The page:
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Full text of "The Diary Of John Evelyn Vol-2"

1678                              JOHN EVELYN                                125

and his pretty melancholy garden; I took notice of the
largest arbor thuyris I had ever seen. The place is finely
watered, and there are many curiosities of India, shown
in the house.

There was at Weybridge the Duchess of Norfolk, Lord
Thomas Howard (a worthy and virtuous gentleman,
with whom my son was sometime bred in Arundel House),
who was newly come from Rome, where he had been
sometime; also one of the Duke's daughters, by his first
lady. My Lord leading me about the house made no
scruple of showing me all the hiding places for the Pop-
ish priests, and where they said mass, for he was no
bigoted Papist. He told me he never trusted them with
any secret, and used Protestants only in all businesses
of importance.

I went this evening with my Lord Duke to "Windsor,
where was a magnificent Court, it being the first time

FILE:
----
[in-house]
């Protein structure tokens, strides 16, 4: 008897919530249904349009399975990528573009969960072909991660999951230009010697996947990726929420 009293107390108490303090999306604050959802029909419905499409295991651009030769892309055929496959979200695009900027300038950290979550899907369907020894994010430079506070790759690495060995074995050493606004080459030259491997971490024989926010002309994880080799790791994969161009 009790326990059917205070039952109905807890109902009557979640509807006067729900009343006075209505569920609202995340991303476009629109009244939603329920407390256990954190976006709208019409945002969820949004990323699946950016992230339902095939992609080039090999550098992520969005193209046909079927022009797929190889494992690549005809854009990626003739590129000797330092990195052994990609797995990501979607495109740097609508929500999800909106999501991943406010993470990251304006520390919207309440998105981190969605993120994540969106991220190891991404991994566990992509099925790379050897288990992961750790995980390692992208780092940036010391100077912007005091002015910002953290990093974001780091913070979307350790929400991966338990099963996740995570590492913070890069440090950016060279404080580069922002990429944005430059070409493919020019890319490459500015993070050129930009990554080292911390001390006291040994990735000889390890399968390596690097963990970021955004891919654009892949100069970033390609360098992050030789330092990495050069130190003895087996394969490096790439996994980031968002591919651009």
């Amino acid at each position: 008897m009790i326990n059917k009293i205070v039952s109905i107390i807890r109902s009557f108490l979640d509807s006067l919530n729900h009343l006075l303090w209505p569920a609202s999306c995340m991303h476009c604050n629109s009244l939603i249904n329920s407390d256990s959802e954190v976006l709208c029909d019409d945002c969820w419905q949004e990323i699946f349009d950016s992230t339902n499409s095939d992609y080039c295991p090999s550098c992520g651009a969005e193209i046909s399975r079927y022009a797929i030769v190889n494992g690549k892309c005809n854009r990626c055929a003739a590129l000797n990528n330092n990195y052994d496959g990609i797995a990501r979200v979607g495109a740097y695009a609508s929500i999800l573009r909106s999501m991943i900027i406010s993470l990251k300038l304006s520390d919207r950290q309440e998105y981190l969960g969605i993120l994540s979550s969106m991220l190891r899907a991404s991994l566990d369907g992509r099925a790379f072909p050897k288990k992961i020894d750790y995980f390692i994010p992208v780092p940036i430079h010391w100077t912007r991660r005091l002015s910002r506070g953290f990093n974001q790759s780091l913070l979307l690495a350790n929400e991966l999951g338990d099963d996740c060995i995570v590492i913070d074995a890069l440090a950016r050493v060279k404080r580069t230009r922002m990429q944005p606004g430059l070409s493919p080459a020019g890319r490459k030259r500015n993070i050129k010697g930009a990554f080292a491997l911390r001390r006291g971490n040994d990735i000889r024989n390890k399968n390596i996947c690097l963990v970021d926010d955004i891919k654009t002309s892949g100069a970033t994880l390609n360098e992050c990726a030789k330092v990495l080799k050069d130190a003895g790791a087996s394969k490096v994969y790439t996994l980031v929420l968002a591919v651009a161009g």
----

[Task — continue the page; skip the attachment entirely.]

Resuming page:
of his Majesty's removing thither since it was repaired.

27th August, 1678. I took leave of the Duke, and dined
at Mr. Henry Bruncker's, at the Abbey of Sheene, form-
erly a monastery of Carthusians, there yet remaining one of
their solitary cells with a cross. Within this ample in-
closure are several pretty villas and fine gardens of the
most excellent fruits, especially Sir William Temple's
(lately Ambassador into Holland), and the Lord Lisle's,
son to the Earl of Leicester, who has divers rare pictures,
above all, that of Sir Brian Tuke's, by Holbein.

After dinner I walked to Ham, to see the [house and
garden of the Dnke of Lauderdale, which is indeed in-
ferior to few of the best villas in Italy itself; the house
furnished like a great Prince's; the parterres, flower-
gardens, orangeries, groves, avenues, courts, statues,
perspectives, fountains, aviaries, and all this at the banks
of the sweetest river in the world, must needs be ad-
mirable.

Hence, I went to my worthy friend, Sir Henry Capel
[at Kew], brother to the Earl of Essex; it is an old timber-
house ; but his garden has the choicest fruit of any plan-
tation in England, as he is the most industrious and
understanding in it.

2pth August, 1678. I was called to London to wait
upon the Duke of Norfolk, who having at my sole re-
quest bestowed the Arundelian Library on the Royalmacer-